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SpaceX appears to have seriously miscalculated how well its orbital launch pad would hold up during the inaugural launch of its Starship-Super Heavy from Boca Chica/Starbase on April 20.
The Super Heavy booster rocket’s 33 engines together are capable of producing more than 16 million pounds of thrust, twice as powerful as the Saturn V rockets used for NASA’s Apollo lunar missions in the late 1960s and early 1970s.
The blast from last week’s liftoff obliterated the pad beneath the rocket, gouging a deep crater and sending large and small chunks of heat-resistant aggregate concrete hurtling in all directions. Vertical propellant tanks near the pad were left badly dented. Flying concrete tore through lightweight metal structures near the pad, some of it coming to rest on the opposite side of S.H. 4.
Aerial drone footage of the launch posed by the Washington Post shows leaping plumes of sand and water erupting as projectiles strike the dunes, beach and surf at Boca Chica just east of the launch site. A visit to the beach during high tide on April 24 turned up variously sized concrete missiles as far as 1,300 feet from the launch site, and the drone video appears to show rubble landing in the water another 150-200 feet away.
It didn’t have to be this way.
As SpaceX founder and CEO Elon Musk tweeted the day following the launch, “3 months ago, we started building a massive water-cooled, steel plate to go under the launch mount. Wasn’t ready in time & we wrongly thought, based on static fire data, that Fondag would make it through 1 launch. Looks like we can be ready to launch again in 1 to 2 months.”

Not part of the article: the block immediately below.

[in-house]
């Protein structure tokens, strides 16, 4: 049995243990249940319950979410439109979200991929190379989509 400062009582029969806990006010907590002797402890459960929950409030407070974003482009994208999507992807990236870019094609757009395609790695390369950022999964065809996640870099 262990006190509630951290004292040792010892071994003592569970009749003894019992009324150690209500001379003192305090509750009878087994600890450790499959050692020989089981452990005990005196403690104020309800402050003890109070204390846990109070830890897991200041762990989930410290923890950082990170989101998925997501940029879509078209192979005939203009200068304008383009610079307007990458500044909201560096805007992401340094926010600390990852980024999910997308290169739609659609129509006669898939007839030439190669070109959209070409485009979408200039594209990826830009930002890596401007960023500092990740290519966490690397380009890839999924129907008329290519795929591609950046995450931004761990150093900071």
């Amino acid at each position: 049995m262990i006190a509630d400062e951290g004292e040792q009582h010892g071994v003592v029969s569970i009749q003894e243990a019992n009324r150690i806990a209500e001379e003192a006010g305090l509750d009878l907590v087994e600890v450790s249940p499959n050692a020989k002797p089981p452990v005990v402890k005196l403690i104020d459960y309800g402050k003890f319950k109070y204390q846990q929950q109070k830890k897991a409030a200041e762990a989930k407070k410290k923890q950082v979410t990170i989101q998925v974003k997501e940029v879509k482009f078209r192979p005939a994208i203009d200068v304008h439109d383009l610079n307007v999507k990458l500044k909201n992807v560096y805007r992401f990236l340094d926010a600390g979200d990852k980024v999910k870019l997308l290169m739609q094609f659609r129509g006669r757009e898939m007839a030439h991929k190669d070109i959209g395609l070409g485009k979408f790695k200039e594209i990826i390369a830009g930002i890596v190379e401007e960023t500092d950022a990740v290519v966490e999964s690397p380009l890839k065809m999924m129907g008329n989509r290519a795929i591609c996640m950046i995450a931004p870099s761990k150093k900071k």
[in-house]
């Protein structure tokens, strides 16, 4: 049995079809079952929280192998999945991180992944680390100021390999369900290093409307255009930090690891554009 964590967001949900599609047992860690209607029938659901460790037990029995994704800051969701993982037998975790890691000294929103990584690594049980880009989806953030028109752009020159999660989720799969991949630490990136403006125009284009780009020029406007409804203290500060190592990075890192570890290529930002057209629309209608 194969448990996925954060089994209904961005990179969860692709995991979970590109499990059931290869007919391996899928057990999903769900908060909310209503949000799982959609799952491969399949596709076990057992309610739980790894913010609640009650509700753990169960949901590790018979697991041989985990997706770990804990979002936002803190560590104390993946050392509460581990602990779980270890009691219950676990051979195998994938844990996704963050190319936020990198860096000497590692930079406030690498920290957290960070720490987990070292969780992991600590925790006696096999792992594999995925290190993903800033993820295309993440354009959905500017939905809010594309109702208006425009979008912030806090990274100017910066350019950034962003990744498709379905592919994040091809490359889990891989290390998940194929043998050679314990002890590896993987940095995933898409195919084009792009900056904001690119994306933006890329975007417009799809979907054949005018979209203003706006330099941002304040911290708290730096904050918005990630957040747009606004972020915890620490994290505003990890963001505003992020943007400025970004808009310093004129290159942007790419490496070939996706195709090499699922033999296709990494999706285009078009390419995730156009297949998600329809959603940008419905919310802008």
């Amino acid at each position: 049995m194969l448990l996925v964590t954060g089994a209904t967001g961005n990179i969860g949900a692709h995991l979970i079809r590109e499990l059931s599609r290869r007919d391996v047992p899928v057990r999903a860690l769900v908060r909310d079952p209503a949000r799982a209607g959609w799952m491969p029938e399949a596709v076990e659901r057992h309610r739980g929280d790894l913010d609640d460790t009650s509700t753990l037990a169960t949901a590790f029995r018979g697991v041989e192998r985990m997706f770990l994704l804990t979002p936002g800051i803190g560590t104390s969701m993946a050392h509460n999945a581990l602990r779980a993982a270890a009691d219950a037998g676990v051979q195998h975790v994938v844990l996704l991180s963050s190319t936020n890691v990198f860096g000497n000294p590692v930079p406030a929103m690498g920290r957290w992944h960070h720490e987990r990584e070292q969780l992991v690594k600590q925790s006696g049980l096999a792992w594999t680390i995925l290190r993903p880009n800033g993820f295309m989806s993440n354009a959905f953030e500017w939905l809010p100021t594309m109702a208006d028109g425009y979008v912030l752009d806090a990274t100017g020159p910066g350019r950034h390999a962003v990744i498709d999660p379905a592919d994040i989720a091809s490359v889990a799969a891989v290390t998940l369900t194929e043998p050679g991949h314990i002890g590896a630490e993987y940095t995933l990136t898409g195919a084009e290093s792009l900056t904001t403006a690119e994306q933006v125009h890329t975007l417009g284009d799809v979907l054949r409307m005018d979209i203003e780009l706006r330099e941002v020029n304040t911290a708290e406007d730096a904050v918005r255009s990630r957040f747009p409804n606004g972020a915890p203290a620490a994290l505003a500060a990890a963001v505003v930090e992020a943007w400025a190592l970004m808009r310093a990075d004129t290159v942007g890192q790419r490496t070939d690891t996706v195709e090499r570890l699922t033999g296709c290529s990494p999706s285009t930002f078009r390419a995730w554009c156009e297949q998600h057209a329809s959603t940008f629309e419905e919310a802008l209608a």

SpaceX test-fired 31 of Super Heavy BN7’s 33 liquid-oxygen and liquid-methane fueled Raptor 2 engines on Feb. 9 (two of the engines failed to ignite). Fondag is a type of high-resistance concrete engineered to endure extreme conditions — to a point.
“Still early in analysis, but the force of the engines when they throttled up may have shattered the concrete, rather than simply eroding it,” Musk tweeted on April 22. “The engines were only at half thrust for the static fire test.”
The stretch of beach in question is managed by the Texas Parks and Wildlife Department’s State Parks division. Regional Director Reagan Faught had not responded to a request for comment by press time.
Joe Barnett, U.S. Fish and Wildlife Service deputy refuge manager for the Lower Rio Grande Valley National Wildlife Refuge, the Boca Chica portion of which starts about a mile south of the launch site, said none of the debris landed on refuge property, but that he believes SpaceX intends to retrieve the larger pieces — including those that could contain steel reinforcing rods — from the dunes, beach and water.
“They are doing some recovery efforts,” he said. “I guess they’re in the process. They’ve been going after the metallic stuff. (That) has been their focus right now, heavy metal objects and stuff. … Probably the small (concrete) stuff, like stuff the size of your hand, it’ll probably be absorbed by the sand. But the big blocks, they’re definitely going to retrieve those.”
Barnett said the company has been “pretty good” about recovering debris created by past anomalies — explosions — involving Starships SN8 in December 2020, SN9 in February 2021, and SN11 in March 2021, for instance. The April 20 first orbital test flight attempt ended 28 miles over the Gulf of Mexico and nearly four minutes into the flight, when Starship’s onboard Flight Termination System was intentionally activated after the rocket began to veer out of control.
Considering the ravages inflicted on the launch site by the first Starship orbital launch attempt, SpaceX likely will want to reconsider its approach, Barnett said.
“I think it did damage the (launch) tower, a few other things like that,” he said. “They’ve got to be rethinking, I’m sure, before the next one.”